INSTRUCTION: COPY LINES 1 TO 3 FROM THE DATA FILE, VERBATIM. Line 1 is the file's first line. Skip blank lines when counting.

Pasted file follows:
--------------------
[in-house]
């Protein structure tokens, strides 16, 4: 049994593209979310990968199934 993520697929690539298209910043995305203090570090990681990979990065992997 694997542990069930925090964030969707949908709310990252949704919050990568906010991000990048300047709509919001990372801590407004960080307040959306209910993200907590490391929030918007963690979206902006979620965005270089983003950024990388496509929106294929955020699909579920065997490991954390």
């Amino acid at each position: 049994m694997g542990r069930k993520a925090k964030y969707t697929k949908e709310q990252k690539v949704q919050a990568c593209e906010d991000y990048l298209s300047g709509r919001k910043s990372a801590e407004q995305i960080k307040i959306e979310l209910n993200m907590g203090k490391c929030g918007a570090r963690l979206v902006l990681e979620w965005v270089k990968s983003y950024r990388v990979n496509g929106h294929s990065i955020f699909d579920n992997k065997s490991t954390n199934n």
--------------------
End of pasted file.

[in-house]
């Protein structure tokens, strides 16, 4: 049994593209979310990968199934 993520697929690539298209910043995305203090570090990681990979990065992997 694997542990069930925090964030969707949908709310990252949704919050990568906010991000990048300047709509919001990372801590407004960080307040959306209910993200907590490391929030918007963690979206902006979620965005270089983003950024990388496509929106294929955020699909579920065997490991954390």
């Amino acid at each position: 049994m694997g542990r069930k993520a925090k964030y969707t697929k949908e709310q990252k690539v949704q919050a990568c593209e906010d991000y990048l298209s300047g709509r919001k910043s990372a801590e407004q995305i960080k307040i959306e979310l209910n993200m907590g203090k490391c929030g918007a570090r963690l979206v902006l990681e979620w965005v270089k990968s983003y950024r990388v990979n496509g929106h294929s990065i955020f699909d579920n992997k065997s490991t954390n199934n």